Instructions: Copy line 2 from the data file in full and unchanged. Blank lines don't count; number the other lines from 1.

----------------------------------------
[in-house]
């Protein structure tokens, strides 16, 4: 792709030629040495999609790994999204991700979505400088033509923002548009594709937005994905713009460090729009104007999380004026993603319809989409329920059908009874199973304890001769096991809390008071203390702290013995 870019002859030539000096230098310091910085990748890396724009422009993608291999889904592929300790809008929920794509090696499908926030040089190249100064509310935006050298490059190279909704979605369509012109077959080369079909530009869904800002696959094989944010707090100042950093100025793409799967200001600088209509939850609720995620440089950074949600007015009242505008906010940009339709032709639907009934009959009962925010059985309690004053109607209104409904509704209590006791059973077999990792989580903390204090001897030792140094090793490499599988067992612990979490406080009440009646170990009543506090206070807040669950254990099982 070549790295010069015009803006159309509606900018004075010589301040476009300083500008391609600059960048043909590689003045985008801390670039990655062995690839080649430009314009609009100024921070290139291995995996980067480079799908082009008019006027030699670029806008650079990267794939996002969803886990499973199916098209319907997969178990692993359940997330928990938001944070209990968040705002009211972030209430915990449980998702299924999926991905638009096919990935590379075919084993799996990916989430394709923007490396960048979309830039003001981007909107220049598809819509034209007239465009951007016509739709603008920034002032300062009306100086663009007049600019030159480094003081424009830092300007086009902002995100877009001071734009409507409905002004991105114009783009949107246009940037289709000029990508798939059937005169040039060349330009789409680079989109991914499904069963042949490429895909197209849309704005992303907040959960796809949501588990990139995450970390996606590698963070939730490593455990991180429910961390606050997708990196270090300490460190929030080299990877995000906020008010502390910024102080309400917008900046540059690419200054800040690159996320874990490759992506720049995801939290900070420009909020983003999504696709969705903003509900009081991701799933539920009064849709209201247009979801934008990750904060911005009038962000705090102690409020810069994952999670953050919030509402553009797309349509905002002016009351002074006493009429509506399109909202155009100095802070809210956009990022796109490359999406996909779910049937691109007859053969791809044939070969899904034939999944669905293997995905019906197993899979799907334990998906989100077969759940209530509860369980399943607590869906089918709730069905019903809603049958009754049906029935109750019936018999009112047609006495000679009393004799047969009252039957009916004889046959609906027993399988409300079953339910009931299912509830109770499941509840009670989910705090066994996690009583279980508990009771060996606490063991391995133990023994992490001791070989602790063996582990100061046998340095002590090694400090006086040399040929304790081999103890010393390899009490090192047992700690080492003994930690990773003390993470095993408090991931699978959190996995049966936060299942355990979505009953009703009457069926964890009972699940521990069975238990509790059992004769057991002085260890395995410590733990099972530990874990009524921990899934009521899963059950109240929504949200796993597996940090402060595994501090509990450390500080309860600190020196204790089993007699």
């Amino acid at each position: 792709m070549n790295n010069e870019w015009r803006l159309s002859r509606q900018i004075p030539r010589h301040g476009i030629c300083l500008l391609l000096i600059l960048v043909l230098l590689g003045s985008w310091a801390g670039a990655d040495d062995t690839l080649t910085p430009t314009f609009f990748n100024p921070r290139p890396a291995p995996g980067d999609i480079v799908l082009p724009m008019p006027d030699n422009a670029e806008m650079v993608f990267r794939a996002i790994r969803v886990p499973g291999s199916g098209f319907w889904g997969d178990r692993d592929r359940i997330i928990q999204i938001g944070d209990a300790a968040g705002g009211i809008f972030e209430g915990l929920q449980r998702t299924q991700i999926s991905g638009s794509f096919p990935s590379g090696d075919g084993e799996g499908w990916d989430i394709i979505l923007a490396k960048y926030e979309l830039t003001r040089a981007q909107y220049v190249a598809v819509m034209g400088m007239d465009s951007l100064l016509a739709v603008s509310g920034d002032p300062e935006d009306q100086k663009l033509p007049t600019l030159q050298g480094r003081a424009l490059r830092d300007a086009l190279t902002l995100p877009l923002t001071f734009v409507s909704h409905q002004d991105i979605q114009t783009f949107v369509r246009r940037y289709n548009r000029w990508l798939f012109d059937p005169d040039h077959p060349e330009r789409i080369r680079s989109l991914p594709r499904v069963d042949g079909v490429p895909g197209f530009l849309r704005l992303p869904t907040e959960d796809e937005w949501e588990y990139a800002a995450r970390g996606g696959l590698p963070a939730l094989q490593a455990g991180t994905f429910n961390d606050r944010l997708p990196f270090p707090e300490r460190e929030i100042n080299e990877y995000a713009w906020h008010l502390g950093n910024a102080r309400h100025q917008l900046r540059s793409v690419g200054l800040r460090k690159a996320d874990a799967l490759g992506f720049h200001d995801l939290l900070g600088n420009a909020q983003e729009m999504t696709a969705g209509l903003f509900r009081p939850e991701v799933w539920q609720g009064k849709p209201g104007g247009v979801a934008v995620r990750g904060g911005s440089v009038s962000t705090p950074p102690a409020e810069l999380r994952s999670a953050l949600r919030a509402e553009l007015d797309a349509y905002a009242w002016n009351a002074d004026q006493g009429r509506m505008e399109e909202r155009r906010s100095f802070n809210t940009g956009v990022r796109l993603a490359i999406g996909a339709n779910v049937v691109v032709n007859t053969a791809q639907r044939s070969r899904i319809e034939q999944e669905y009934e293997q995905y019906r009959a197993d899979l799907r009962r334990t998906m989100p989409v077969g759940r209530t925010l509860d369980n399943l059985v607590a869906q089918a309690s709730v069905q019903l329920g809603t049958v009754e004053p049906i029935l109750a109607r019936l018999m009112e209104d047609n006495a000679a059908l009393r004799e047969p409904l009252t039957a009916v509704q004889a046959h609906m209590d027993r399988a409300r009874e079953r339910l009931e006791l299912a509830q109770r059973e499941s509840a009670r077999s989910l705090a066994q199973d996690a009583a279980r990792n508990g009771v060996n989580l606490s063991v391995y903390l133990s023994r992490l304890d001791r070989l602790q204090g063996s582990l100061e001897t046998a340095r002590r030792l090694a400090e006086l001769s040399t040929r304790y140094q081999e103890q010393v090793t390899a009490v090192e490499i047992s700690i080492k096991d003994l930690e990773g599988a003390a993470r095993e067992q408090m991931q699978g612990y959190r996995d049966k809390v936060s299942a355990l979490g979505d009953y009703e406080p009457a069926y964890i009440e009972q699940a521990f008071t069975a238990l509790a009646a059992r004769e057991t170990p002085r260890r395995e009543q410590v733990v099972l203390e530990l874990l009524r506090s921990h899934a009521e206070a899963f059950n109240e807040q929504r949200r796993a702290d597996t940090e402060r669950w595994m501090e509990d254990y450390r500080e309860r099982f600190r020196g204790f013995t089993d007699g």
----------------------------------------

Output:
């Protein structure tokens, strides 16, 4: 792709030629040495999609790994999204991700979505400088033509923002548009594709937005994905713009460090729009104007999380004026993603319809989409329920059908009874199973304890001769096991809390008071203390702290013995 870019002859030539000096230098310091910085990748890396724009422009993608291999889904592929300790809008929920794509090696499908926030040089190249100064509310935006050298490059190279909704979605369509012109077959080369079909530009869904800002696959094989944010707090100042950093100025793409799967200001600088209509939850609720995620440089950074949600007015009242505008906010940009339709032709639907009934009959009962925010059985309690004053109607209104409904509704209590006791059973077999990792989580903390204090001897030792140094090793490499599988067992612990979490406080009440009646170990009543506090206070807040669950254990099982 070549790295010069015009803006159309509606900018004075010589301040476009300083500008391609600059960048043909590689003045985008801390670039990655062995690839080649430009314009609009100024921070290139291995995996980067480079799908082009008019006027030699670029806008650079990267794939996002969803886990499973199916098209319907997969178990692993359940997330928990938001944070209990968040705002009211972030209430915990449980998702299924999926991905638009096919990935590379075919084993799996990916989430394709923007490396960048979309830039003001981007909107220049598809819509034209007239465009951007016509739709603008920034002032300062009306100086663009007049600019030159480094003081424009830092300007086009902002995100877009001071734009409507409905002004991105114009783009949107246009940037289709000029990508798939059937005169040039060349330009789409680079989109991914499904069963042949490429895909197209849309704005992303907040959960796809949501588990990139995450970390996606590698963070939730490593455990991180429910961390606050997708990196270090300490460190929030080299990877995000906020008010502390910024102080309400917008900046540059690419200054800040690159996320874990490759992506720049995801939290900070420009909020983003999504696709969705903003509900009081991701799933539920009064849709209201247009979801934008990750904060911005009038962000705090102690409020810069994952999670953050919030509402553009797309349509905002002016009351002074006493009429509506399109909202155009100095802070809210956009990022796109490359999406996909779910049937691109007859053969791809044939070969899904034939999944669905293997995905019906197993899979799907334990998906989100077969759940209530509860369980399943607590869906089918709730069905019903809603049958009754049906029935109750019936018999009112047609006495000679009393004799047969009252039957009916004889046959609906027993399988409300079953339910009931299912509830109770499941509840009670989910705090066994996690009583279980508990009771060996606490063991391995133990023994992490001791070989602790063996582990100061046998340095002590090694400090006086040399040929304790081999103890010393390899009490090192047992700690080492003994930690990773003390993470095993408090991931699978959190996995049966936060299942355990979505009953009703009457069926964890009972699940521990069975238990509790059992004769057991002085260890395995410590733990099972530990874990009524921990899934009521899963059950109240929504949200796993597996940090402060595994501090509990450390500080309860600190020196204790089993007699």